Sustainability, inclusive development, diversity, resilience, to name a few, are terms and phrases often bandied about in the universe of discourse on international development. One that we hear a lot is “gender mainstreaming”. While gender mainstreaming is often elucidated as a prerequisite to avoid the failure of plans, programmes, and policies, the phrase often feels like no more than an empty buzzword!
According to the Beijing Platform for Action (1995), mainstreaming a gender perspective into all policies and programmes is needed to analyze the effects on women and men, before decisions are made. While the Sustainable Development Goals (SDGs) have the stand-alone Goal 5 to promote gender equality, gender has been integrated across several other goals to ensure effective outcomes for women, men, girls and boys in various aspects of development.
The incorporation of a gender perspective in all programmes includes official statistics. Data collected, disseminated, analyzed and presented need to reflect differing needs, priorities, opportunities available to, and contributions of everyone, including the differentiated impact of any planned interventions. Beijing+25 (2020) called for systematic gender mainstreaming and progress assessment with data and robust accountability systems. The call for advancing gender mainstreaming efforts was reiterated by the 51st session of the United Nations Statistical Commission, and by the 7th session of the Committee on Statistics in Asia and the Pacific.
From buzzwords and mandates to practical approaches
In 2021, UN Women reported that no world region had data available for even 50 per cent of the SDG gender indicators. While national statistical systems are being called upon to step up the coverage, quality, and timeliness of data for monitoring gender equality and women’s empowerment outcomes, and gender mainstreaming is increasingly being recognized as a strategy to promote gender equality; there is still limited understanding of the practical implications of the strategy and how it can be operationalized at the institutional level and in various statistical domains as part of day-to-day business.
Gender indicators and statistics play a key role in measuring gender gaps and shedding light on policy issues relevant to the lives of everyone. Gender statistics are not just statistics about women and girls. While disaggregation of data by sex forms an essential component of gender statistics, it is not sufficient. Sex-disaggregation provides quantifiable differences between women/men and girls/boys in relation to various development outcomes. However, gender statistics must also capture women’s issues (e.g. maternal issues), men’s issues (e.g. specific health issues or risky behaviors) and also issues that are not explicitly gender-related but have underlying gender implications (e.g. use of unclean fuels given women’s disproportionate roles in household cooking).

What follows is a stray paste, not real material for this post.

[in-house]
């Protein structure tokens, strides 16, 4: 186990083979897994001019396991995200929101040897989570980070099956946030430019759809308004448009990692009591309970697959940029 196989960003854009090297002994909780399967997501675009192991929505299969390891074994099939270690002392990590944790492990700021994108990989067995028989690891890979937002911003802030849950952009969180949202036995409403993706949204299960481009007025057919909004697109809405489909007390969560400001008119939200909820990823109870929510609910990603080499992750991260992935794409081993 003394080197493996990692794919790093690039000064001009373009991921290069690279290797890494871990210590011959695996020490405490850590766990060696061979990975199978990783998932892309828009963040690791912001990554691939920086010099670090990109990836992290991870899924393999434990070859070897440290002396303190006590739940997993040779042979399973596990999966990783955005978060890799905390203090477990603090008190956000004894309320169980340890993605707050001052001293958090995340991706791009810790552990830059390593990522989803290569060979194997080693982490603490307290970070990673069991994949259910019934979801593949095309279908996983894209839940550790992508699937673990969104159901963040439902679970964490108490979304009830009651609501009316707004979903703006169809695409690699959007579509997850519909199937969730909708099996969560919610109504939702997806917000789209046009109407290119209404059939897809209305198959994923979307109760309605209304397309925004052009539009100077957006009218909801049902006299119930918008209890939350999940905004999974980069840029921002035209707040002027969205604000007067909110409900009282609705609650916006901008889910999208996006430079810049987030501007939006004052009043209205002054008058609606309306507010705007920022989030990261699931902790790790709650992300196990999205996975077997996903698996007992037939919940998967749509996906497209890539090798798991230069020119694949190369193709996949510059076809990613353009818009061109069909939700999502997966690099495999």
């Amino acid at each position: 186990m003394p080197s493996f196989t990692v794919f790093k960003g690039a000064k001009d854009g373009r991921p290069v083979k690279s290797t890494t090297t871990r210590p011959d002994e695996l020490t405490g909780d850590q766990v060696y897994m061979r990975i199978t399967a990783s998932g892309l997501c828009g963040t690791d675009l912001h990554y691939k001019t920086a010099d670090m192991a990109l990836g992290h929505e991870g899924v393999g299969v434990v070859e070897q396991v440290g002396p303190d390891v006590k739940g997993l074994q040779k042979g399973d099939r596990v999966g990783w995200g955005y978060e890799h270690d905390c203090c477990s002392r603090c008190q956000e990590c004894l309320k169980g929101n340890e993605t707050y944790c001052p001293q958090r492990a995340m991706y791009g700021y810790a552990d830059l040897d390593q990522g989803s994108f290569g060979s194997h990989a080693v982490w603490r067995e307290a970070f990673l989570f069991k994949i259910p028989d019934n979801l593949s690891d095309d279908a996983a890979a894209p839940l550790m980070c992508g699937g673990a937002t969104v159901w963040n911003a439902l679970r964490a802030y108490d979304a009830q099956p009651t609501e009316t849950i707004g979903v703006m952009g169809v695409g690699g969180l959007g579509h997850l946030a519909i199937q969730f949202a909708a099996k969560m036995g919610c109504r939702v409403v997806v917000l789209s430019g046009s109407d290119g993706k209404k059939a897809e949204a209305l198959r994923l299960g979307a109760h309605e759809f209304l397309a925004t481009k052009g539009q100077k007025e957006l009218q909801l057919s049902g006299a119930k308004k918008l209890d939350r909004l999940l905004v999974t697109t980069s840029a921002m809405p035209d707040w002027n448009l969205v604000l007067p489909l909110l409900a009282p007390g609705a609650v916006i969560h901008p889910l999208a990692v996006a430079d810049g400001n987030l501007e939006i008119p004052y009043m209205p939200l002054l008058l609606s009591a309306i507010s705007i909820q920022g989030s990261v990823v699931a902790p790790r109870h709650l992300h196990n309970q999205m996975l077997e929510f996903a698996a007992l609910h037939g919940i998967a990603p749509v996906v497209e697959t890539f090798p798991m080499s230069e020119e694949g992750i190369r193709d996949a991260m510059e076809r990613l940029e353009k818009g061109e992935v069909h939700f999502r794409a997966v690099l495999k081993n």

Gender biases need to be addressed in various stages of data production, beginning with the formulation and application of statistical concepts, definitions and classifications as well as in survey and questionnaire design (e.g. ensuring inclusion of relevant population subgroups in representative numbers to allow for analysis at their level; not relying on proxy respondents/household heads to elicit individual-level information). Gender biases must also be addressed in selection and training of enumerators (e.g. engaging female enumerators for specific topics such as gender-based violence). The selection of topics/variables for data collection must capture the diversity of various population subgroups and their specific issues/challenges. Data collection on special topics, such as on time-use patterns, unpaid work and gender-based violence, not regularly covered in standard household surveys, is also needed.
Existing data should be used to conduct more focused analysis covering gender policy issues (e.g. exploring labour force survey data to shed light on issues related to type of activities women/men perform in the labour market, sectoral and occupational segregation, and implications for gender gaps in wages and social protection).
At the institutional level, this calls for multidisciplinary and multidomain collaboration as gender issues cut across the social, economic and environment domains of statistics. Besides experts in gender data and statistics, these groups need to involve experts on specific thematic areas.
Some examples of ESCAP’s efforts
ESCAP and UN Women, in consultation with UNEP and the International Union for Conservation of Nature (IUCN) initiated work on mainstreaming gender in environment statistics. Through a series of regional consultations (2019-20), a set of indicators capturing the nexus between gender and the environment in Asia-Pacific was proposed, drawing mainly on existing global and regional indicator frameworks. The proposed set of indicators is currently being reviewed and updated and is envisaged as a guidance tool for countries interested in measuring the nexus in their national contexts.
In 2021, ESCAP initiated a project to provide technical support to implement inequality assessments of civil registration and vital statistics systems, which will enable analysis of differences in civil registration by sex and any gender-related barriers to registration for different population subgroups.
ESCAP, UN Women and SIAP recently launched a set of eLearning modules on using gender data for analysis, communications and policy making. These modules are targeted at staff in national statistical offices, line ministries, the media, civil society organizations as well as national research agencies to use and analyze gender data for policy formulation, research and advocacy.